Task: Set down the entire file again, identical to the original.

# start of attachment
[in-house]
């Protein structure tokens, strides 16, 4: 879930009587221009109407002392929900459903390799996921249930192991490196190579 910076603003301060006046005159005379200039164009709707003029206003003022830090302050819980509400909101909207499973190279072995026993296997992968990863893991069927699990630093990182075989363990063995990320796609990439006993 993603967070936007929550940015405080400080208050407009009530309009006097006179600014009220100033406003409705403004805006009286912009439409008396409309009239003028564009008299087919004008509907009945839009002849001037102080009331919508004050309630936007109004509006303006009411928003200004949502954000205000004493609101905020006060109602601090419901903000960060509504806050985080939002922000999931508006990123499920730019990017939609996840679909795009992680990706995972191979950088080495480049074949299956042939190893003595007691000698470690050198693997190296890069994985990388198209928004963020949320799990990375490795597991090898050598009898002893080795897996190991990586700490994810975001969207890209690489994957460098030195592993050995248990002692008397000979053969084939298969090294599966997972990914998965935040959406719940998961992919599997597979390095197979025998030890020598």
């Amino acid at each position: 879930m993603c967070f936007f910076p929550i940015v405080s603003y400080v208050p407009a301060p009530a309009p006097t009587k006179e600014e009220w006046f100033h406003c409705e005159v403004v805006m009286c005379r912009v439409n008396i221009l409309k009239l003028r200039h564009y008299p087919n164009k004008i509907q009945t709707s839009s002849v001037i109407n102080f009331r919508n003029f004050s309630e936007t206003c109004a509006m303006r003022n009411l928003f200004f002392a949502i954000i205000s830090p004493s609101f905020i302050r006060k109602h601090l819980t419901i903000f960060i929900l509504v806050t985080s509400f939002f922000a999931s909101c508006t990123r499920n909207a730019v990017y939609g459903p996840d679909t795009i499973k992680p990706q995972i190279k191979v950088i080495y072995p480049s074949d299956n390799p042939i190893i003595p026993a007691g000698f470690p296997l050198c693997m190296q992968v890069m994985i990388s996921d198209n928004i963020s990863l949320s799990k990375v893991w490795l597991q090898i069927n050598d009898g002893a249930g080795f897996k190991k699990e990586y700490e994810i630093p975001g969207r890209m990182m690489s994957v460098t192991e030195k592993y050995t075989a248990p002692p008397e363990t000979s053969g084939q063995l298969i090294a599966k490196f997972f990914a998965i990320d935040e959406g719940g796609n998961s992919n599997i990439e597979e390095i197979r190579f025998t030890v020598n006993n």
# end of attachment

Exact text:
[in-house]
């Protein structure tokens, strides 16, 4: 879930009587221009109407002392929900459903390799996921249930192991490196190579 910076603003301060006046005159005379200039164009709707003029206003003022830090302050819980509400909101909207499973190279072995026993296997992968990863893991069927699990630093990182075989363990063995990320796609990439006993 993603967070936007929550940015405080400080208050407009009530309009006097006179600014009220100033406003409705403004805006009286912009439409008396409309009239003028564009008299087919004008509907009945839009002849001037102080009331919508004050309630936007109004509006303006009411928003200004949502954000205000004493609101905020006060109602601090419901903000960060509504806050985080939002922000999931508006990123499920730019990017939609996840679909795009992680990706995972191979950088080495480049074949299956042939190893003595007691000698470690050198693997190296890069994985990388198209928004963020949320799990990375490795597991090898050598009898002893080795897996190991990586700490994810975001969207890209690489994957460098030195592993050995248990002692008397000979053969084939298969090294599966997972990914998965935040959406719940998961992919599997597979390095197979025998030890020598």
């Amino acid at each position: 879930m993603c967070f936007f910076p929550i940015v405080s603003y400080v208050p407009a301060p009530a309009p006097t009587k006179e600014e009220w006046f100033h406003c409705e005159v403004v805006m009286c005379r912009v439409n008396i221009l409309k009239l003028r200039h564009y008299p087919n164009k004008i509907q009945t709707s839009s002849v001037i109407n102080f009331r919508n003029f004050s309630e936007t206003c109004a509006m303006r003022n009411l928003f200004f002392a949502i954000i205000s830090p004493s609101f905020i302050r006060k109602h601090l819980t419901i903000f960060i929900l509504v806050t985080s509400f939002f922000a999931s909101c508006t990123r499920n909207a730019v990017y939609g459903p996840d679909t795009i499973k992680p990706q995972i190279k191979v950088i080495y072995p480049s074949d299956n390799p042939i190893i003595p026993a007691g000698f470690p296997l050198c693997m190296q992968v890069m994985i990388s996921d198209n928004i963020s990863l949320s799990k990375v893991w490795l597991q090898i069927n050598d009898g002893a249930g080795f897996k190991k699990e990586y700490e994810i630093p975001g969207r890209m990182m690489s994957v460098t192991e030195k592993y050995t075989a248990p002692p008397e363990t000979s053969g084939q063995l298969i090294a599966k490196f997972f990914a998965i990320d935040e959406g719940g796609n998961s992919n599997i990439e597979e390095i197979r190579f025998t030890v020598n006993n």